What are Bone Marrow Failure Syndromes (BMFS)?
Bone marrow is an important and complex organ, and quite literally our factory for blood cells. Healthy bone marrow works to produce new red and white blood cells and platelets every single day.
BMFS are a collection of medical conditions where the bone marrow stops working, resulting in low blood cell counts.
- Reduced red blood cells results in anaemia. Symptoms of anaemia include pallor, shortness of breath, fatigue, dizziness and lethargy.
- Reduced white blood cells results in increased risk of severe infections.
- Reduced platelets, the cells responsible for clotting, results in bleeding. Symptoms of low platelets include bruising.
- BMFS are due to the inability of the bone marrow stem cells (known as the haematopoietic stem cells or HSC) to produce red blood cells, white blood cells and platelets in sufficient amounts to meet physiological demand.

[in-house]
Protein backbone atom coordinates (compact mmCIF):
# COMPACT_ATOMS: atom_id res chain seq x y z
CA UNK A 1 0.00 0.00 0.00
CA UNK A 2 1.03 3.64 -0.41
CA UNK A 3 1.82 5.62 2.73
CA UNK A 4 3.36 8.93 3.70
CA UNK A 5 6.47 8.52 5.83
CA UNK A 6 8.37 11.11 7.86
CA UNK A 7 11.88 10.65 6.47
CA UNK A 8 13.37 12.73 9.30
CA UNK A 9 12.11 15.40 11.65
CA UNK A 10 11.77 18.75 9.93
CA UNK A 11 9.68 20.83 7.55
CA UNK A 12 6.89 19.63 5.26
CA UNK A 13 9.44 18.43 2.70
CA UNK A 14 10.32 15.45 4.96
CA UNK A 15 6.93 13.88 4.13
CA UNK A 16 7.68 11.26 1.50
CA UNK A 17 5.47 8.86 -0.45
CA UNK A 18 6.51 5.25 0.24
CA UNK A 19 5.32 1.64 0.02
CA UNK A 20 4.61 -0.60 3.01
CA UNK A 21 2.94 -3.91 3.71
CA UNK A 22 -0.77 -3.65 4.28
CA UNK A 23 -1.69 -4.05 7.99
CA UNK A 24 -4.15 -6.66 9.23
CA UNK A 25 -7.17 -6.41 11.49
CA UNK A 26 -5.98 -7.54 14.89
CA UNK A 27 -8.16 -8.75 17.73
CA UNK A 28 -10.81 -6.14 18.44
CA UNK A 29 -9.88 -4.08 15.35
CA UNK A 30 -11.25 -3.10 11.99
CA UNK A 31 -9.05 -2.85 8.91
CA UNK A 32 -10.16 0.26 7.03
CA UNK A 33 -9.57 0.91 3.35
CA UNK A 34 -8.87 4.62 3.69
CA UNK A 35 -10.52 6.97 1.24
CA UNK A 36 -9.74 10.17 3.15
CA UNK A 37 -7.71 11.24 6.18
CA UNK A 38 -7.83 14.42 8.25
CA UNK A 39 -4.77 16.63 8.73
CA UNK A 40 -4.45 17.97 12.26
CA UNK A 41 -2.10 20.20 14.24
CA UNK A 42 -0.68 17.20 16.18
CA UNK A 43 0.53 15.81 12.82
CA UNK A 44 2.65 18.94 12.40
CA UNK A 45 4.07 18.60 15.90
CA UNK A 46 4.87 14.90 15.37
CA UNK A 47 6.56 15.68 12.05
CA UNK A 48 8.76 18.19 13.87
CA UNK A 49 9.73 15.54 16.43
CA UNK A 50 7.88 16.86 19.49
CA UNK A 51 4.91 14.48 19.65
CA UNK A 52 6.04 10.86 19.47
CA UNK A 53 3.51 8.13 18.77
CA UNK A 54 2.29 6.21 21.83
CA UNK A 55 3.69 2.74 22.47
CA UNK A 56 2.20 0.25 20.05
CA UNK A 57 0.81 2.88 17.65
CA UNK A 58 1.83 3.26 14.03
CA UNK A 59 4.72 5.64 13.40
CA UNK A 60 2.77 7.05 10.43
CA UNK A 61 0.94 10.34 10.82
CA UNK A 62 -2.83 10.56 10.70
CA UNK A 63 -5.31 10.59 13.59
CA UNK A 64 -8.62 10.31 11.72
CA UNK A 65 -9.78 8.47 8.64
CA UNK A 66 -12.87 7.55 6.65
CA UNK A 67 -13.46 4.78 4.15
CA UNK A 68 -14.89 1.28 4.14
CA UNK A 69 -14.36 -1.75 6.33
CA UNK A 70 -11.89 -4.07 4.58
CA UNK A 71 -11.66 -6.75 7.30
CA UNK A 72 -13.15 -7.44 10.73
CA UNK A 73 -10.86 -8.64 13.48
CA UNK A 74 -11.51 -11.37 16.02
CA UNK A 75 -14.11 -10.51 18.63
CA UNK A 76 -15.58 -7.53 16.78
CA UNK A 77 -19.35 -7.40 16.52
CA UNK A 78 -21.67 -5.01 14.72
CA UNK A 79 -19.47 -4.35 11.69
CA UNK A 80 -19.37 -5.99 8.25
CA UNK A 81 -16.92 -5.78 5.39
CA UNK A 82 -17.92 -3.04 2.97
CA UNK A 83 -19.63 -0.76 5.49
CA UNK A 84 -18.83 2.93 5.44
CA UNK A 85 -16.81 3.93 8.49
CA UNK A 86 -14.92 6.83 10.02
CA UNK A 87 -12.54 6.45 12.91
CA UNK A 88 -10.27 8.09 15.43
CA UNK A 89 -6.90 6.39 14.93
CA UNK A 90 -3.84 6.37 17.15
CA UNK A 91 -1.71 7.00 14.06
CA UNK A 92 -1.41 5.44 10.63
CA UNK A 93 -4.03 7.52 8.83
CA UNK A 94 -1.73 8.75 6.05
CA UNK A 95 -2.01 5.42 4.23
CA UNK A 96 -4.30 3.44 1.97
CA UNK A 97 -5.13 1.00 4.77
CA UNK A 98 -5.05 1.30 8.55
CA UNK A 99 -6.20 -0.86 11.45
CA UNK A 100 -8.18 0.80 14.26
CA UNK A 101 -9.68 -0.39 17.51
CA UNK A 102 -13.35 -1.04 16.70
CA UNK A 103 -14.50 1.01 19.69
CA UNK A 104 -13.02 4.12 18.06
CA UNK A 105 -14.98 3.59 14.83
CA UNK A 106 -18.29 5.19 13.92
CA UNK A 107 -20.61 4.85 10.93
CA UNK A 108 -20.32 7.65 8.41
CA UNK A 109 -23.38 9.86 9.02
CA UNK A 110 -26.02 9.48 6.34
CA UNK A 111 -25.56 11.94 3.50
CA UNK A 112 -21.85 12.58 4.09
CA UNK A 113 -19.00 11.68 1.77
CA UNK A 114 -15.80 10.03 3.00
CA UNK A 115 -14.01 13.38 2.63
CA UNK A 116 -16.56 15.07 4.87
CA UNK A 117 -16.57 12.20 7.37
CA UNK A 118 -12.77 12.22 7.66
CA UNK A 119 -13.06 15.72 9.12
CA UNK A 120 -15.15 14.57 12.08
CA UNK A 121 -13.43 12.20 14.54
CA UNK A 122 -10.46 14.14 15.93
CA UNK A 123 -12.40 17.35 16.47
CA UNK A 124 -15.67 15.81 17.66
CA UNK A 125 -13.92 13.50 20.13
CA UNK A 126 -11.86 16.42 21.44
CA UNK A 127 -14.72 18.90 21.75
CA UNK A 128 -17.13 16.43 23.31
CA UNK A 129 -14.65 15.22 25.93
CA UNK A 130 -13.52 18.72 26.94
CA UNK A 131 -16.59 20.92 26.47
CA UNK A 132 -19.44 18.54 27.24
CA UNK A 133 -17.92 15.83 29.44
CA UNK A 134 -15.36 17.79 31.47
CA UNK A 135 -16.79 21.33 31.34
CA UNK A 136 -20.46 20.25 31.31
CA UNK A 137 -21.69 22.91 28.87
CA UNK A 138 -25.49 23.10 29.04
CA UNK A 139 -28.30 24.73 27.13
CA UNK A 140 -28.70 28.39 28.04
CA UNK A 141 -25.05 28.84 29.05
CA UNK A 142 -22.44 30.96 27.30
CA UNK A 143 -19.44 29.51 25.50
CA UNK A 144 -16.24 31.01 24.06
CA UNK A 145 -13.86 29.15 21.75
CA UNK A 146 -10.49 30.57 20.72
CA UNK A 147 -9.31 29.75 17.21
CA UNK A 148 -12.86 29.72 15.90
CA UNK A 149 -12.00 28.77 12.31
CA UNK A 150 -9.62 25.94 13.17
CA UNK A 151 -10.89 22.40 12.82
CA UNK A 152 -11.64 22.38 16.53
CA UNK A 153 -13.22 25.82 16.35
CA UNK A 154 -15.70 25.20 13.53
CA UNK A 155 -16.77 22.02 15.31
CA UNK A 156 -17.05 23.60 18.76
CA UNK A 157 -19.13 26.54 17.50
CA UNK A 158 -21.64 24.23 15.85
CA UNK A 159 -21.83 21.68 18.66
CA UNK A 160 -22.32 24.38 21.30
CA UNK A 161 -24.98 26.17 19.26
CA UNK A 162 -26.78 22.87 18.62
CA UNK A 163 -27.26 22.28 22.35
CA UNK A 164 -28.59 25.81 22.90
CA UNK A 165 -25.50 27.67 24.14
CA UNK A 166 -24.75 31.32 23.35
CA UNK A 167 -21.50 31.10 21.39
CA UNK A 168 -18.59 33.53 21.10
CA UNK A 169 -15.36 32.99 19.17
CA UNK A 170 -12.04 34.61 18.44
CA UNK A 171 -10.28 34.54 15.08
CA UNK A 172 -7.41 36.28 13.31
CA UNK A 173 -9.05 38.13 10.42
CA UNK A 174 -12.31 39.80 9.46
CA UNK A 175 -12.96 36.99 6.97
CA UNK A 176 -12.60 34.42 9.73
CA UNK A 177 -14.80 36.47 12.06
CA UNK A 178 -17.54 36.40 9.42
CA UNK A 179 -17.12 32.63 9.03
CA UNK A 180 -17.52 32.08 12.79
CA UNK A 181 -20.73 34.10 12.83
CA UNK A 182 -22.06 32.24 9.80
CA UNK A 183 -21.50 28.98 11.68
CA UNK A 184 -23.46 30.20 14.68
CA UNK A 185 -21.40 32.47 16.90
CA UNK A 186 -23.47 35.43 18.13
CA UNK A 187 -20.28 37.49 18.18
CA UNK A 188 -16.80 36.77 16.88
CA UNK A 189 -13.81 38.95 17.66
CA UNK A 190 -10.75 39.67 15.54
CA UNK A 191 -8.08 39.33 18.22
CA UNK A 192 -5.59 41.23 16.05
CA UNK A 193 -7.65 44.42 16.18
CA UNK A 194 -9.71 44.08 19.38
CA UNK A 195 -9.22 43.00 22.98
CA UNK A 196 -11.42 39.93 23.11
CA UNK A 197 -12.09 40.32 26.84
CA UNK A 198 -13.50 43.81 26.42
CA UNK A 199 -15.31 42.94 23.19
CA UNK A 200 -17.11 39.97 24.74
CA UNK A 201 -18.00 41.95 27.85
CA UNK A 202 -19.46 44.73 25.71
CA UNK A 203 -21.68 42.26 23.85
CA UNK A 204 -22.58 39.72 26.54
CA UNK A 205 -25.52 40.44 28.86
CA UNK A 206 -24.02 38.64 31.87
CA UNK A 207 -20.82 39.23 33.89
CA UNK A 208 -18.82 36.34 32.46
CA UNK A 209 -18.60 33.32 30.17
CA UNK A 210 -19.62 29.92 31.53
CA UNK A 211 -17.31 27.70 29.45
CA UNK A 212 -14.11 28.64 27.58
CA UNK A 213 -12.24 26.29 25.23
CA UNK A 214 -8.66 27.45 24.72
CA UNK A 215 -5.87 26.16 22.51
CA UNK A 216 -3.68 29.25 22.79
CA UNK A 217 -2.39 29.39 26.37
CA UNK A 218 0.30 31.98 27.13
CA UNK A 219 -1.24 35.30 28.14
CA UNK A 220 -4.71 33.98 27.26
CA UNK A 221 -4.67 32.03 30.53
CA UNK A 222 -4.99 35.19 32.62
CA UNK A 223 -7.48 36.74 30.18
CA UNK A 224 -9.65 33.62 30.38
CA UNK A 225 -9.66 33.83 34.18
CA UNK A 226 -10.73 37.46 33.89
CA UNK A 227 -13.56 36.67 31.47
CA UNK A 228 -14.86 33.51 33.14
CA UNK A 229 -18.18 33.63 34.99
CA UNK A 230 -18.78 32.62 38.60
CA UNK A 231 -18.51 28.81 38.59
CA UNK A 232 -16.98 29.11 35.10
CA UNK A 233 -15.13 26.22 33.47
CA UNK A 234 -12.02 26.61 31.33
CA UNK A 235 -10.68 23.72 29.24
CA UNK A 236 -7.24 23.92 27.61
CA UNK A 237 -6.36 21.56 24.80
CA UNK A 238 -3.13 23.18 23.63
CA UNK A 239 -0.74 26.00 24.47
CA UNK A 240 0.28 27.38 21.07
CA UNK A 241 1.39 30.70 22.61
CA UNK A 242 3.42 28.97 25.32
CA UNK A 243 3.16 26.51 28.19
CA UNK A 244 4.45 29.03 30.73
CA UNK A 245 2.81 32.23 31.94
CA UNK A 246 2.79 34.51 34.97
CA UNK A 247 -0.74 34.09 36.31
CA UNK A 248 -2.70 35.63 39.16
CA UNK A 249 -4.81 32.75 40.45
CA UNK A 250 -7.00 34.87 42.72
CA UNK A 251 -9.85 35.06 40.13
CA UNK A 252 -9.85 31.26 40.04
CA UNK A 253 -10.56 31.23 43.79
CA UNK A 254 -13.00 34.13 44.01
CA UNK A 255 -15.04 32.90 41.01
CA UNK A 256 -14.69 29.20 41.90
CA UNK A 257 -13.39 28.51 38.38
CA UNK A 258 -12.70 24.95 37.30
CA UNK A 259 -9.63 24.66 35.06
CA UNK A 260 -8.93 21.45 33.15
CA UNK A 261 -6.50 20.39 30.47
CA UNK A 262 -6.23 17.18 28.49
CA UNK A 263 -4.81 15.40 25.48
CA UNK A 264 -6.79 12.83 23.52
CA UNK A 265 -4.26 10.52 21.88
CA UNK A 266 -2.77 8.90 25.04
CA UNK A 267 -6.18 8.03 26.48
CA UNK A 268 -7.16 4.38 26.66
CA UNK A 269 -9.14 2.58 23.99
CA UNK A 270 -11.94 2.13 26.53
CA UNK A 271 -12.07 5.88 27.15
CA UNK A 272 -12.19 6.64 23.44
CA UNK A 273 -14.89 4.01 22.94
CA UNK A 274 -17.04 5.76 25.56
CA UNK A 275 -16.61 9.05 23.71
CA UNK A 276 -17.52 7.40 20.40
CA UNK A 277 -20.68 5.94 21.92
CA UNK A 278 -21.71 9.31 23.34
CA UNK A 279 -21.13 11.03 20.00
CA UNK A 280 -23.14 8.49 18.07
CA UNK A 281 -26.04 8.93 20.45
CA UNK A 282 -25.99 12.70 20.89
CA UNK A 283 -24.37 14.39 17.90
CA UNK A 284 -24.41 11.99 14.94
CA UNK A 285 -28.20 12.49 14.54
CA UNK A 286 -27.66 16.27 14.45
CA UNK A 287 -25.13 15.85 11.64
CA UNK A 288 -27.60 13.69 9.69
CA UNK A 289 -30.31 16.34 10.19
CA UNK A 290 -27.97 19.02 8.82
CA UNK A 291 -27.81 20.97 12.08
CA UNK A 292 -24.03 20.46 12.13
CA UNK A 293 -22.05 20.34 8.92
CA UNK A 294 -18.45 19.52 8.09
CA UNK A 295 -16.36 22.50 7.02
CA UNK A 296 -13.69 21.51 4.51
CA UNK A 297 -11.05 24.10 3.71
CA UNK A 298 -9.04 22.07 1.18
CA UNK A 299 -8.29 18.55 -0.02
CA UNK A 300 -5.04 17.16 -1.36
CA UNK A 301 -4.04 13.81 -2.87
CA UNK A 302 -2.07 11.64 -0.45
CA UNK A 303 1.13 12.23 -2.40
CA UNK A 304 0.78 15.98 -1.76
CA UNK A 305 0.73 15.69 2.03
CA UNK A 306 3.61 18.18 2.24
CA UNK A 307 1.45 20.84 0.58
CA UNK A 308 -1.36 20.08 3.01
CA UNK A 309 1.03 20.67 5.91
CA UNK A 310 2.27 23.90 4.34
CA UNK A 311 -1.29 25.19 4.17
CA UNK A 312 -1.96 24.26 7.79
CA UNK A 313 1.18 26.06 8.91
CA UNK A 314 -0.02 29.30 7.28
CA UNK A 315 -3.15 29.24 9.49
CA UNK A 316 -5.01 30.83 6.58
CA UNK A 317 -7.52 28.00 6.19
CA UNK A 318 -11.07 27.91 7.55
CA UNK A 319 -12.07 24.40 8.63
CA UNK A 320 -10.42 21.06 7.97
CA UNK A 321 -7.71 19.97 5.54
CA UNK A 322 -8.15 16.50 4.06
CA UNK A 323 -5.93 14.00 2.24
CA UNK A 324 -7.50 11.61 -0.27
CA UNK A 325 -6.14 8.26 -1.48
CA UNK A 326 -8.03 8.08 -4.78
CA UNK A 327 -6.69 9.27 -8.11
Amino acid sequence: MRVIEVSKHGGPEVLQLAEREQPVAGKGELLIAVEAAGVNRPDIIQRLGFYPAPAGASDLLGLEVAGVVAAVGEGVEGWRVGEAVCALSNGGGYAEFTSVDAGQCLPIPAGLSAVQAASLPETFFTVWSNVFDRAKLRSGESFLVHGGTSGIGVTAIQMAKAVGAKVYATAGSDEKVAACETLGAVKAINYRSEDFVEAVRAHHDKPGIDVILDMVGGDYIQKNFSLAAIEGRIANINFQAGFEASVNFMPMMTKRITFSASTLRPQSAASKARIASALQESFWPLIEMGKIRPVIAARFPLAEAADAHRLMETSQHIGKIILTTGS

- BMFS may be acquired (affecting a previously normal marrow) or inherited.
Types of BMFS
- Acquired BMFS include aplastic anaemia
- Inherited BMFS include a range of severe and progressive diseases that often worsen in early adulthood. These include: Fanconi Anaemia, Shwachman Diamond Syndrome, Diamond Blackfan Anaemia, Dyskeratosis Congenita, Severe Congenital Neutropenia , Thrombocytopenia Absent Radii and Congenital Amegakaryocytic Thrombocytopenia
How are BMFS treated?
- Transfusions for low red cells or platelets
- Antibiotics for infections
- Some types of BMFS (aplastic anaemia) can be treated with immune suppressive medications
- Currently, the only established cure for BMFS is bone marrow transplantation
Where can I find out more about donating bone marrow?
Visit the Australian Bone Marrow Donor Registry website abmdr.org.au